Monday, 14 December 2020

How Long 'til Black Future Month

 

How Long 'til Black Future Month? - Jemisin, N. K.

by N. K. Jemisin

I read Jemisin’s excellent essay of the same name online in 2013 (http://nkjemisin.com/2013/09/how-long-til-black-future-month/), so when I picked up this book I was expecting a collection of essays, but was surprised (and pleased) when it turned out to be a collection of short stories instead. And what a collection it is!

 There is Stone Hunger, an exploration of the ideas that would become The Broken Earth trilogy, and The City Born Great, which I believe is a similar exploration of an idea that became The City We Became, the first of Jemisin’s trilogy-in-progress. These are interesting stories on their own, but also give insight into how the author builds from short story to long, intricate novels, a peek behind the curtains that we as readers don’t often get to see.

The emotions of these stories run a wide gamut. There is the fairly grim, but ultimately optimistic opening tale, The Ones Who Stay and Fight, to the bittersweet story of power and race and history told in Red Dirt Witch. Then there is the playful magic realism of L’Alchemista.

One of my favourites was the final, longer story of magic and survival in New Orleans post-Katrina: Sinners, Saints, Dragons, and Haints, in the City Beneath the Still Waters, with its layers of relationships between the survivors in the flooded city, who they once were, who they were in the aftermath, and who they could become.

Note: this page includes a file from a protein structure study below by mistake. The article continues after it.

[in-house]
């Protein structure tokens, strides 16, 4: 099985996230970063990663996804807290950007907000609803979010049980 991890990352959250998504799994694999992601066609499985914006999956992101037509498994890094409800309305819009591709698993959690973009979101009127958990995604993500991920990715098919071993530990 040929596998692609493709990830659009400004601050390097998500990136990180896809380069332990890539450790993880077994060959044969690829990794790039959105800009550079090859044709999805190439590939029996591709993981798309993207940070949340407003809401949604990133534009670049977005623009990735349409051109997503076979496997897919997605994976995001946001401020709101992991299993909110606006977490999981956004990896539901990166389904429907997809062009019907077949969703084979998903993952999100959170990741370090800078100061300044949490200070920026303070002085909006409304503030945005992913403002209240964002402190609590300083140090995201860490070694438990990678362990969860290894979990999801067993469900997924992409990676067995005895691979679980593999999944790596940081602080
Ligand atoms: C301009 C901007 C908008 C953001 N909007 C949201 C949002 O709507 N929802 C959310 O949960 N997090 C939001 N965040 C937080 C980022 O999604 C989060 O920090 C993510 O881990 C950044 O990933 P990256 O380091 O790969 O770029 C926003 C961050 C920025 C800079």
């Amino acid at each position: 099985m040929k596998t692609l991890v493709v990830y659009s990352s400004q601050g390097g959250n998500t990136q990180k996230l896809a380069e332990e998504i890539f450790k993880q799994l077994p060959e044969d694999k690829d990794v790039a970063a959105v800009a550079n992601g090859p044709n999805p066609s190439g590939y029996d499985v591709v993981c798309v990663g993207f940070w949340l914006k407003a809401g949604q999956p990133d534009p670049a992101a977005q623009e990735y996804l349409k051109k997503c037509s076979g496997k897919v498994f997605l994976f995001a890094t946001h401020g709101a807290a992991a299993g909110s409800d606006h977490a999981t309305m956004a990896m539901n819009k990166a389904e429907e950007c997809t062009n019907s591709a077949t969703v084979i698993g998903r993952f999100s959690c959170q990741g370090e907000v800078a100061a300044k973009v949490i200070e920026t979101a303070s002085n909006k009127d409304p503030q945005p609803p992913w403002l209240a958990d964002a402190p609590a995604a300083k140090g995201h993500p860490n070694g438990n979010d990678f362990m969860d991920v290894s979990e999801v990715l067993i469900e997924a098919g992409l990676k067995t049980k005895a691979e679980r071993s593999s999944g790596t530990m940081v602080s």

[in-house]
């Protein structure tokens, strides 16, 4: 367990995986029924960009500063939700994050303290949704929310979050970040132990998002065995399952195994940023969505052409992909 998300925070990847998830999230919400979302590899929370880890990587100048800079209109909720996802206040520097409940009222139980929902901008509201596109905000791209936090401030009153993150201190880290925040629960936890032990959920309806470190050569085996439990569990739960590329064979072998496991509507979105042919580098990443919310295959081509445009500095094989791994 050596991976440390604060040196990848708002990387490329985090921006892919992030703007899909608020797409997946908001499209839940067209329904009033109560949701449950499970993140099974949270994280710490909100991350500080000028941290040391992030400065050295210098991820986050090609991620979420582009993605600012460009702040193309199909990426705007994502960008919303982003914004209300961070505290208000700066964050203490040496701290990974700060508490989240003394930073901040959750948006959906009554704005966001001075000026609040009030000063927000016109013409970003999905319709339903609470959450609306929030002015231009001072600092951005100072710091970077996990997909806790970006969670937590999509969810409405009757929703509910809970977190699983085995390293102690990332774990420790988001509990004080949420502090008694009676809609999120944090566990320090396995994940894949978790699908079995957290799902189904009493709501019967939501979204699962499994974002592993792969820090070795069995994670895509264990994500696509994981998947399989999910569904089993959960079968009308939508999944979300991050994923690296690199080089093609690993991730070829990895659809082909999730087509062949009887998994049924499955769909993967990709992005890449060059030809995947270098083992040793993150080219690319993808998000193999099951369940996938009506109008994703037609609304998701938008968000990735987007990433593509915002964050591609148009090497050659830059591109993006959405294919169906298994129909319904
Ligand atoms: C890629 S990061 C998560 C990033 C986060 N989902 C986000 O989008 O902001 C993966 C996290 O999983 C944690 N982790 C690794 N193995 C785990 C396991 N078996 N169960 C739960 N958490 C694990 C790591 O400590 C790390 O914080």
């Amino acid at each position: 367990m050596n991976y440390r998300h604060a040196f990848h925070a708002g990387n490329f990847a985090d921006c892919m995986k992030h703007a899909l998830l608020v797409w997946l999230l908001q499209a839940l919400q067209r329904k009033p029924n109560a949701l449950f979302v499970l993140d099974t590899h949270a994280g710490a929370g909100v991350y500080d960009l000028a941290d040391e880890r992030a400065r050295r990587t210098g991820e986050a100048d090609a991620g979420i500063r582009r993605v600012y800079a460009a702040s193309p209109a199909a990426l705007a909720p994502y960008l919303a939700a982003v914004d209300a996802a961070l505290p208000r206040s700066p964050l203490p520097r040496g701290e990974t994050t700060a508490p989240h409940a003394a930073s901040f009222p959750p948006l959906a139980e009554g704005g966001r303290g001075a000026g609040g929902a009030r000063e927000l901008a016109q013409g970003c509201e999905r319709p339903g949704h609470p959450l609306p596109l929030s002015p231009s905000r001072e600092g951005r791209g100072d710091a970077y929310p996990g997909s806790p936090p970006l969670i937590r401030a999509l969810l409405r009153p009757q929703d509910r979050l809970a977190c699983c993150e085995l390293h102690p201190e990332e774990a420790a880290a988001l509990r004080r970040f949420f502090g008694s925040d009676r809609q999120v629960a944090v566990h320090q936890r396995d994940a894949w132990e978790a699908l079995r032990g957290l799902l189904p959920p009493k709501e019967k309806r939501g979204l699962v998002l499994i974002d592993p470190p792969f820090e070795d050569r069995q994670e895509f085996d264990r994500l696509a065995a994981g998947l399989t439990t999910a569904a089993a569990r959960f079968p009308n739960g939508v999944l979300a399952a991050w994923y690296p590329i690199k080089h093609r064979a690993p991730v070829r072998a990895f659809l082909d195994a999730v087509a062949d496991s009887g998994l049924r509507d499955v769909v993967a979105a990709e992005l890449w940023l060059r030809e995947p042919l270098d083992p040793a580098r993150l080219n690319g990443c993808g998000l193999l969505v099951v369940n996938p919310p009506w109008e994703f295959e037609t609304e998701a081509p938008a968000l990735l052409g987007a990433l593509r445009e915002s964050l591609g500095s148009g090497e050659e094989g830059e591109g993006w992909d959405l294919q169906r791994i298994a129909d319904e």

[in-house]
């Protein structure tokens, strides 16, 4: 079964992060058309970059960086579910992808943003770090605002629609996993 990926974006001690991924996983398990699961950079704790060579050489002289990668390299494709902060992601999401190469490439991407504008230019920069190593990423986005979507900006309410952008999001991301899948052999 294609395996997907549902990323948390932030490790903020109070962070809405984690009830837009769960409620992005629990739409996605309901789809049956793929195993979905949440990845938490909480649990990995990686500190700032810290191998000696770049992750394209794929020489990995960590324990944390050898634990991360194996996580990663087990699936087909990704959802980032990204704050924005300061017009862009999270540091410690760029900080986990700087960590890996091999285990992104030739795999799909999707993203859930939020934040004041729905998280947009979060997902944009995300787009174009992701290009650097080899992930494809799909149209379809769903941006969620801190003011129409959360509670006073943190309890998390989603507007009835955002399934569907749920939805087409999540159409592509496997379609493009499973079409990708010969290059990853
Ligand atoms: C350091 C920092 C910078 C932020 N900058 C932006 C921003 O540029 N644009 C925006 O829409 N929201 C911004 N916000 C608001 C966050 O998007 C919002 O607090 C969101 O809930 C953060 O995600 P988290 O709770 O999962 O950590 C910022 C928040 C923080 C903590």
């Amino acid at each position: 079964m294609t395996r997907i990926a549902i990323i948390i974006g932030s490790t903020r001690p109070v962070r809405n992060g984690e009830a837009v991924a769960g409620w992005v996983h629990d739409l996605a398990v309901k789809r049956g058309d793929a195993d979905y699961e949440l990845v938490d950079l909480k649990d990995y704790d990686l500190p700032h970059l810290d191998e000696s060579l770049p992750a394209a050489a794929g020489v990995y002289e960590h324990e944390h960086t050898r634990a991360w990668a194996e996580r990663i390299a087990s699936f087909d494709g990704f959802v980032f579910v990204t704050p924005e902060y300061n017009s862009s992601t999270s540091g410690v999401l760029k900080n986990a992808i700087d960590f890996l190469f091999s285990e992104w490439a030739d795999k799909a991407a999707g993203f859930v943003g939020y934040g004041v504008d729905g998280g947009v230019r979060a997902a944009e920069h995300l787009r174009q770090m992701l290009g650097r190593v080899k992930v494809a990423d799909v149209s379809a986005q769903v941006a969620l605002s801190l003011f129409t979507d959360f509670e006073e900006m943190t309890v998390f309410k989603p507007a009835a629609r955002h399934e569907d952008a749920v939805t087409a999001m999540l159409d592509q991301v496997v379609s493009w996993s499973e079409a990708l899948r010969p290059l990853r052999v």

There are 22 stories, all magical, sometimes veering closer to science fiction, sometimes further into fantasy, occasionally hewing next to realism. But regardless of the genre, all are stories about people and their relationships, whether between a mother and a daughter coming of age (and of responsibility) in Red Dirt Witch, or strangers becoming friends, allies, and more in The Effluent Engine, or striving to be the best even when everyone around tries to hold back in The Valedictorian, or missing someone so badly it becomes addictive in Cuisine des Memoires.

And, ultimately, it is those relationships that make the stories, and the book, so compelling.

 

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